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From Bill Siggelkow <>
Subject Re: Question on Command implementations
Date Sun, 06 Mar 2005 04:27:11 GMT
Well, in looking at the Command implementations, I will say that the 
pattern of usage appears to be quite consistent. The abstract commands 
only refer to the ActionContext; the concrete sub-classes initially 
downcast to ServletActionContext and work with that object. My guess is 
that there are places where a concrete command *must* delve into the 
Servlet API. So you would end up with some classes that needed to 
downcast to ServletActionContext and some that didn't -- an 
inconsistency that might not be worth it.

On 2005-03-05 22:42:50 -0500, Joe Germuska <> said:

> At 7:52 PM -0500 3/5/05, Bill Siggelkow wrote:
>> I apologize if this has been discussed in the archives. But I was 
>> wondering if there was a reason why the command implementations did not 
>> use the getSessionScope methods as opposed directly acquiring the 
>> HttpSession. For example, in SelectLocale it seems that:
>> HttpSession session = saContext.getRequest().getSession();
>> Locale locale = (Locale) session.getAttribute(Globals.LOCALE_KEY);
>> could have been rewritten as:
>> Locale locale = (Locale) saContext.getSessionScope().get(Globals.LOCALE_KEY);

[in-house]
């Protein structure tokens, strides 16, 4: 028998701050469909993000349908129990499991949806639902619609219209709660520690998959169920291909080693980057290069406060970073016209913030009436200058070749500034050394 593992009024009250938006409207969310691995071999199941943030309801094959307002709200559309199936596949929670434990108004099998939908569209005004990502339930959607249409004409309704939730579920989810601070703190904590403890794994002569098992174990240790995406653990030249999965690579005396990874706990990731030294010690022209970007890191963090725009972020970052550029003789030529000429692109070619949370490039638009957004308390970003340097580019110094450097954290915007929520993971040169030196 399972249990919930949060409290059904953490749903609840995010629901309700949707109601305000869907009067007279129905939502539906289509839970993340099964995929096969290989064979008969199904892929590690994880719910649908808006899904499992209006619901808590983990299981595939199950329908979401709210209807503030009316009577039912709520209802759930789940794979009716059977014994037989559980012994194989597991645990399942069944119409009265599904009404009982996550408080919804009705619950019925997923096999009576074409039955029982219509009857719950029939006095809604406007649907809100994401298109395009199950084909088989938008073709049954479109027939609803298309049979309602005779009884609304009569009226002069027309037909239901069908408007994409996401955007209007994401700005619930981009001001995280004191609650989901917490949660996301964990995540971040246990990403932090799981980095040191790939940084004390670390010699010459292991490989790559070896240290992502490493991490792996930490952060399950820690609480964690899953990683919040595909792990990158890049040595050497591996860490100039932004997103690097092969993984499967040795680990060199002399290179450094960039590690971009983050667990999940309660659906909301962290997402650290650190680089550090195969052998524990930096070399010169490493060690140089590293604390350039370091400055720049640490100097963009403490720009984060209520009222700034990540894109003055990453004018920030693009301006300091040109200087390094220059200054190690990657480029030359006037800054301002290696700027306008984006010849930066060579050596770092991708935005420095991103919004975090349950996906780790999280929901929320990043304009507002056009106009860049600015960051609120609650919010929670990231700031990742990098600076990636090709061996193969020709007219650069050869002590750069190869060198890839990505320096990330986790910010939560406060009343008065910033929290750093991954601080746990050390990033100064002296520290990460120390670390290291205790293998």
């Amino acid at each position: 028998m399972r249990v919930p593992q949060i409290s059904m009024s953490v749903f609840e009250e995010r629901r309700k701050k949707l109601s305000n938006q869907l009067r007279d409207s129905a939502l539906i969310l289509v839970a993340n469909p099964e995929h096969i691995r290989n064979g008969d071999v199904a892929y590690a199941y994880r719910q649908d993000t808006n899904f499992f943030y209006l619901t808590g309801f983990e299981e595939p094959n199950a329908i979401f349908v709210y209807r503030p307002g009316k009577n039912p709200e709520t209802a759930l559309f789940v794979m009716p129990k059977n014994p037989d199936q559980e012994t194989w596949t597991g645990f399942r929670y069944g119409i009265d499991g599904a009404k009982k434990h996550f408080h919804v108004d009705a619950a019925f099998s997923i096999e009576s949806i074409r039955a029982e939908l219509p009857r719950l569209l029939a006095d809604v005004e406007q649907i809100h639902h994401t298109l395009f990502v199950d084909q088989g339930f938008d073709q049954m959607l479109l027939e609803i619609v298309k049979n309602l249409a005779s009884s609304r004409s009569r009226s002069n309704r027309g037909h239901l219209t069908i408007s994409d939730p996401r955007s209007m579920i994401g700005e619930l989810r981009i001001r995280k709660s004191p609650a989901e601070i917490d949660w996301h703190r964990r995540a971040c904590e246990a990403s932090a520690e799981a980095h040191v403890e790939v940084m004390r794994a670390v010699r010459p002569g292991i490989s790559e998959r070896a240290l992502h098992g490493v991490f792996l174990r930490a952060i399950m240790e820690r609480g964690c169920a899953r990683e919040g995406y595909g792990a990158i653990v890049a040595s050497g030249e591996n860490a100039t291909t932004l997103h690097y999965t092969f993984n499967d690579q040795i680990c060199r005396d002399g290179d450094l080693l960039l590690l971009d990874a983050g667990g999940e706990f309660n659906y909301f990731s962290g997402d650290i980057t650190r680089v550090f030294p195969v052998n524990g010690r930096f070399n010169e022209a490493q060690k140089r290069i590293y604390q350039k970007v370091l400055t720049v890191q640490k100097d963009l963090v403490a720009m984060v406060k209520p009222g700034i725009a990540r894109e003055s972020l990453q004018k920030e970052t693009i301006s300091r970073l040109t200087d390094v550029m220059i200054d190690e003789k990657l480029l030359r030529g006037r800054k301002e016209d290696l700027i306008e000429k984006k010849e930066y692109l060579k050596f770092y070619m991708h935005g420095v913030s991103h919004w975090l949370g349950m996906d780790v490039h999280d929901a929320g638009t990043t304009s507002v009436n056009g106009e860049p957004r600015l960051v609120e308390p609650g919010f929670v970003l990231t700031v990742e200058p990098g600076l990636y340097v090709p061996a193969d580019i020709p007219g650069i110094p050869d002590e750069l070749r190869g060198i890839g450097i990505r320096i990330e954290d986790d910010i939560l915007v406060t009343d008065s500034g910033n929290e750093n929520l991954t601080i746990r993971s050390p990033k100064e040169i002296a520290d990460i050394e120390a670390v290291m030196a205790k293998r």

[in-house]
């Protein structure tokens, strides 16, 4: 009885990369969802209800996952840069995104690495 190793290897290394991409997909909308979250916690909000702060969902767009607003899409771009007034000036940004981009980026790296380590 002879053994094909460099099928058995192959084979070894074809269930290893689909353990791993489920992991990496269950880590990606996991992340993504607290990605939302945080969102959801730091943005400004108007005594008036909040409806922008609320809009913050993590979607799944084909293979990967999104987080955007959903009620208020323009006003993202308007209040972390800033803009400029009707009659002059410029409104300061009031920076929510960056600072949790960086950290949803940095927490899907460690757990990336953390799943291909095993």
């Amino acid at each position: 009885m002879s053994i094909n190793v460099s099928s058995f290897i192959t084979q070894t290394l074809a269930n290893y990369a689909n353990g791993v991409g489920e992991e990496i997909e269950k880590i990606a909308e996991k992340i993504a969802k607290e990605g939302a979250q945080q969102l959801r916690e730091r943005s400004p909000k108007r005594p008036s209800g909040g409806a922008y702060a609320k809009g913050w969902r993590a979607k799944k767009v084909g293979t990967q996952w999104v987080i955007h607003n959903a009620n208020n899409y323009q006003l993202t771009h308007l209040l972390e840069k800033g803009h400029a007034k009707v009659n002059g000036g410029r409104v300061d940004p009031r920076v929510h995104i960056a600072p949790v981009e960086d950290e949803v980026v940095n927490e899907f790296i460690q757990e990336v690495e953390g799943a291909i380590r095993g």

>> thereby removing reliance on  the Servlet API.
>> My apologies if this is a stupid question ...
> It's just a side effect of incremental refactoring -- it looks like 
> you've identified yet another possible increment.
> However, as far as I'm concerned, anywhere where "Globals" is used 
> should probably be "inverted" so that instead, a typesafe property is 
> declared on the ActionContext.  There should be no need for "special 
> knowledge" of the keys under which things are stored when you have an 
> object like the ActionContext, which encapsulates the request and 
> (implicitly) the session.
> I guess it's time for another run-through the classes to see where 
> things like this have slipped through.
> The next logical step is to define a ApplicationContext bean which does 
> an equivalent encapsulation of things stored in the ServletContext.  
> Perhaps based on the current design, it would be more appropriate to 
> consider this a Module level encapsulation instead of serving for the 
> entire application.  I haven't thought too deeply about this one yet.
> Joe

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